Note: One major change is with the 28 jobs Santa Clara originally reported as non-professional. Santa Clara tells us “[t]his was done in error.” While these graduates were still employed, Santa Clara does not know what sort of credentials (e.g. bar passage required) those graduates’ jobs required. However, Santa Clara does know 12 of these 28 graduates’ employer types (e.g. law firm) and expected working hours (i.e. FT or PT).

We are happy to report that Toledo chose to resolve questions about graduate employment outcomes by disclosing the 2010 NALP report, joining 47 other ABA-approved law schools who have done so. Toledo’s class of 2010 NALP report now appears in our report database and can be viewed here.

Finally, we welcome law schools to continue contacting us with their concerns. These conversations are always valuable and almost always lead to improving law school transparency.

NYU Plays ‘Hide the Ball’ With Employment Data

New York University School of Law has decided to continue withholding valuable employment data from prospective students. After sending NYU a third request to publish its NALP report, we finally received a reply from Dean Ricky Revesz:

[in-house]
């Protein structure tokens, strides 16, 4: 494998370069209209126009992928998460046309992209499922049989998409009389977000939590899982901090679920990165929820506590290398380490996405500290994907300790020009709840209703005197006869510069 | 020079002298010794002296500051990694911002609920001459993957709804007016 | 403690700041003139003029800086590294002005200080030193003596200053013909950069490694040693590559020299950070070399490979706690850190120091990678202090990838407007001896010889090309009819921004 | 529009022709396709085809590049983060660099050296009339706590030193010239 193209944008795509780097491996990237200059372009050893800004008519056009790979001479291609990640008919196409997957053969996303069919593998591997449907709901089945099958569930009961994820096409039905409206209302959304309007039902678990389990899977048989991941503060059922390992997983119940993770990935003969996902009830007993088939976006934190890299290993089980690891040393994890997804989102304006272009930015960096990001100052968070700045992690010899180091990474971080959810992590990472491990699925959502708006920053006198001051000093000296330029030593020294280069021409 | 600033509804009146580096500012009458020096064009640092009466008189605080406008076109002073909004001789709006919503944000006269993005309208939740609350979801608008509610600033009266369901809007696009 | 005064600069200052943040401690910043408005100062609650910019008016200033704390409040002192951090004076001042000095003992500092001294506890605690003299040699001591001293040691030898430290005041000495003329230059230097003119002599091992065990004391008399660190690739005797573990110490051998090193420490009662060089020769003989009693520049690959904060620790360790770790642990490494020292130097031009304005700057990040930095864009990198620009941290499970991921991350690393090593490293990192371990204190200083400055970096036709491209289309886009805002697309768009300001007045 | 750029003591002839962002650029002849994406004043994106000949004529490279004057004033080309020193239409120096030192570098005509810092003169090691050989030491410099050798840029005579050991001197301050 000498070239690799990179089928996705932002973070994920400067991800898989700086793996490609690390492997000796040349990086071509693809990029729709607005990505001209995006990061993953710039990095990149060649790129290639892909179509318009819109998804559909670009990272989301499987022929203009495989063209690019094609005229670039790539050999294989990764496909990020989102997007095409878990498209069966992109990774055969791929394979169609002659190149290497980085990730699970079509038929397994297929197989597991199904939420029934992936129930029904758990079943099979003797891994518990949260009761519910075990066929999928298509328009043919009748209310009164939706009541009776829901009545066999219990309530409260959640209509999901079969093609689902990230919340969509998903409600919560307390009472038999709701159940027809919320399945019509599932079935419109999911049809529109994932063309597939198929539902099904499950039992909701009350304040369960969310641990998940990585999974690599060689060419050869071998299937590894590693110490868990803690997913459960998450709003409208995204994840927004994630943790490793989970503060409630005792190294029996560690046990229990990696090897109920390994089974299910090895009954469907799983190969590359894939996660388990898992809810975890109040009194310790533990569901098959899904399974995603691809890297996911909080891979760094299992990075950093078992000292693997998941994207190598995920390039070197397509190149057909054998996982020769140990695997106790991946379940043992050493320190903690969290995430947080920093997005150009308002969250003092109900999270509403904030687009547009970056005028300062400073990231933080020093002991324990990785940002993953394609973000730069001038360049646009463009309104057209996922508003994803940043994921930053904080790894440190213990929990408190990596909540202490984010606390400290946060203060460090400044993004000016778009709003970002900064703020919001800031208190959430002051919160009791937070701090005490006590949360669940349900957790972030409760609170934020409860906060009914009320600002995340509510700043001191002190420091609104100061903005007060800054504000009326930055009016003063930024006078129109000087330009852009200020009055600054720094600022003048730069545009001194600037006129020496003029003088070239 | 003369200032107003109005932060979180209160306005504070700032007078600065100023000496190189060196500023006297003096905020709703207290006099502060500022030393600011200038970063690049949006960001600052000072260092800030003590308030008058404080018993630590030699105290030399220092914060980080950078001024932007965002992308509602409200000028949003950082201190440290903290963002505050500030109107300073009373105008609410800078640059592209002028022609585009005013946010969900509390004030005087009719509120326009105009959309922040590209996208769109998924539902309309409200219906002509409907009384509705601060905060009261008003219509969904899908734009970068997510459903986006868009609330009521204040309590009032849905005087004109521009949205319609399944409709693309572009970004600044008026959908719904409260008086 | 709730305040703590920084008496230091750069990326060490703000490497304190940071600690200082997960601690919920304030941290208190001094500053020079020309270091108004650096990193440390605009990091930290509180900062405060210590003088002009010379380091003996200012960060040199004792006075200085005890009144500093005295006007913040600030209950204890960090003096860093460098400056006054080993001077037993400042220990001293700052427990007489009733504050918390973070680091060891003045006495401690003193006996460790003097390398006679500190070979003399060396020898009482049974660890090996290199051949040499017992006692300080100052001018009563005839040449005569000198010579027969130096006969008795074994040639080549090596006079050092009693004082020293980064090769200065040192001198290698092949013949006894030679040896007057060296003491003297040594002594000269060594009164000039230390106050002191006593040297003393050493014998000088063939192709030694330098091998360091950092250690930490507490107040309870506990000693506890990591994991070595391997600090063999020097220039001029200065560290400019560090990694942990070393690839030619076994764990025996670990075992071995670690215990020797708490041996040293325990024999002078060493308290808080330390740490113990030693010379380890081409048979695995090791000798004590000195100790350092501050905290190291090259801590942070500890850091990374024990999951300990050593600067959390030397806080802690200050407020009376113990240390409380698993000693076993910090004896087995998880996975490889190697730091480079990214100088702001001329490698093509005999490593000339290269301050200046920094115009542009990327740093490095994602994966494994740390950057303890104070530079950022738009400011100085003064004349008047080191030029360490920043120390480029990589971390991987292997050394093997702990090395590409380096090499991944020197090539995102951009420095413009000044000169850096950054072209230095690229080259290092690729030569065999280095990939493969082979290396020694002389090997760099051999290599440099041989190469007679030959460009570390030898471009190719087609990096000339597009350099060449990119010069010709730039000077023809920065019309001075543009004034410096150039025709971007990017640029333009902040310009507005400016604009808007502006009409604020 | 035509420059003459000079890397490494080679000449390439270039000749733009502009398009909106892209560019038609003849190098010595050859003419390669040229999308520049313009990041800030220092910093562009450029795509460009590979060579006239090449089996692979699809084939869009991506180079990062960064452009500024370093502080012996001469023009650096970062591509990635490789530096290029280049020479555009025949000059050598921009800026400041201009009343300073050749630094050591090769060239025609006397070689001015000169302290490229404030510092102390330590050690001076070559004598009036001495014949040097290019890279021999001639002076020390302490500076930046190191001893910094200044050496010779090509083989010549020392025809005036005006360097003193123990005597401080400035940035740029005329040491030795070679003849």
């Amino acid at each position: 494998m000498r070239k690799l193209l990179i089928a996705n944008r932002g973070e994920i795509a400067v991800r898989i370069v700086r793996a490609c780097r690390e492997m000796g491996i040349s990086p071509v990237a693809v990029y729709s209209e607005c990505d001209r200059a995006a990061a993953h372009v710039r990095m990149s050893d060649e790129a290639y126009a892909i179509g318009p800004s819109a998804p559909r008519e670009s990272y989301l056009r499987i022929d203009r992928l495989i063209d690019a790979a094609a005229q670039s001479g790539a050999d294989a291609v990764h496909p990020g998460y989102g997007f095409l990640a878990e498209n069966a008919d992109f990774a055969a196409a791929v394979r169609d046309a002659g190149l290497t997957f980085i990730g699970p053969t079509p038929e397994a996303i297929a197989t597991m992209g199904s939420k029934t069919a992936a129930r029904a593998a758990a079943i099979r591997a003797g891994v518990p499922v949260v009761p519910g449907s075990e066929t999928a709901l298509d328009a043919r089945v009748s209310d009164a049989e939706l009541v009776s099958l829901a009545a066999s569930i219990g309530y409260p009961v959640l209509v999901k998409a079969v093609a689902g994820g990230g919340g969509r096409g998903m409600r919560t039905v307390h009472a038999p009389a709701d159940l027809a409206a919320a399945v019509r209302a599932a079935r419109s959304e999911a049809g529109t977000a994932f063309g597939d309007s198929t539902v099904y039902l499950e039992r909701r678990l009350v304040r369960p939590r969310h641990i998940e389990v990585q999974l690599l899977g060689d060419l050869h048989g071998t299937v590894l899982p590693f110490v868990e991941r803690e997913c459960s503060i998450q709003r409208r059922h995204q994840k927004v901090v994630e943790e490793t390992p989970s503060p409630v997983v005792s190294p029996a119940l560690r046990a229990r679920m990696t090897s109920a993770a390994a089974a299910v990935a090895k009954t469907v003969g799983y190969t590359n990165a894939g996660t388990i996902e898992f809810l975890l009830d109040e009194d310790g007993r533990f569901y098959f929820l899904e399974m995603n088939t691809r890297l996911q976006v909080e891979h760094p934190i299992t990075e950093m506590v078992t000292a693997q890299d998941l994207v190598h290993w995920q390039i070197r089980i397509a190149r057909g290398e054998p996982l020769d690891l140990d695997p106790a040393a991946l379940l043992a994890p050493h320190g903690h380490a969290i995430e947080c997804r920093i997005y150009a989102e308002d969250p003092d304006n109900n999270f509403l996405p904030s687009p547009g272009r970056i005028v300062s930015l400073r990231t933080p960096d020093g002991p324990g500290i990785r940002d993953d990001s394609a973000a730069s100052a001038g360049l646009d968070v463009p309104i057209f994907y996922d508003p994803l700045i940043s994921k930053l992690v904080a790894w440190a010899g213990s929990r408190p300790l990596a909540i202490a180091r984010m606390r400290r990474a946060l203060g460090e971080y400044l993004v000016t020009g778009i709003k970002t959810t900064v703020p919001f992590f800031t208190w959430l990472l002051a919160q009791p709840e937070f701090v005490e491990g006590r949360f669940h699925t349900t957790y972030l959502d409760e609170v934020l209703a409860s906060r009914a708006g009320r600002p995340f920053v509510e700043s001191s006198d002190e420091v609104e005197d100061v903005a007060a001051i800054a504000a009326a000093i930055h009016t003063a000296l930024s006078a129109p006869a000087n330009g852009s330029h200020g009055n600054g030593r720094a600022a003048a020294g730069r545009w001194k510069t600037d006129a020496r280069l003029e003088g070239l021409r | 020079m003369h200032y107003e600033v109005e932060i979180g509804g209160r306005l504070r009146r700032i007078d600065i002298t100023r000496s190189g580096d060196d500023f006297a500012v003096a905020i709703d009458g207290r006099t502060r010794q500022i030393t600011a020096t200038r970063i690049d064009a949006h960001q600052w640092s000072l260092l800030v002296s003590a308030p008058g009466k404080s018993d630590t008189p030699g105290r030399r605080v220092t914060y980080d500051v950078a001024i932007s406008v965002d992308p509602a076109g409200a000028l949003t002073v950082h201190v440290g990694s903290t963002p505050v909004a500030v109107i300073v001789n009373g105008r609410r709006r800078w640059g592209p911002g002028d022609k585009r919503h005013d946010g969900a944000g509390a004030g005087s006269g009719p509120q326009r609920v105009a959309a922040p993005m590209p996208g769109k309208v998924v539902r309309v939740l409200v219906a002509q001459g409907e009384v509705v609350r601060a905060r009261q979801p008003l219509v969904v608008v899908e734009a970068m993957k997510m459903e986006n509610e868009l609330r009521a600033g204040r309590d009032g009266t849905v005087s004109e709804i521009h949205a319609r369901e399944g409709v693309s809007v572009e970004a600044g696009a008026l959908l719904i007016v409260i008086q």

Thank you for your note. I expect you are aware that, since the end of last year, we have added a substantial amount of employment data to the NYU Law website. If there is more information that would be suitable and helpful for us to provide, we are happy to consider doing that. For example, we are now looking into posting data of the type found in Table 12 of the NALP form (Source of Job by Employer Type), since that would likely be of interest to prospective and current students. Please let me know if there is additional information that you think would be helpful for us to publish.

Our letter was quite clear about what would be helpful: NYU needs to publish its NALP report. It was a short letter and referenced the NALP report five times. (Read it here.) There is no other way to read any of our three requests and it’s insulting that Dean Revesz would feign ignorance while referencing the very report we requested.

We responded to Dean Revesz, repeating that we believe the entire NALP report should be published and noting what information NYU has not released (along with the sections of the NALP report that contain this information):

  • Full-time and part-time employment by required/preferred credentials (“FT/PT Jobs”)
  • Classification of business jobs (“Business Jobs”)
  • Position held in a law firm (“Type of Law Firm Job”)
  • When the job was obtained (“Timing of Job Offer”)
  • Salaries by job type (“Employment Status Known” and “Employment Categories”)
  • Salaries by location (“Jobs Taken by Region” and “Location of Jobs”)
  • Salaries by firm size (“Size of Firm”)

Dean Revesz’s response to our last communication was disappointing:

As I indicated in my last note to you, we will continue to add data to the area of our website that contains employment statistics.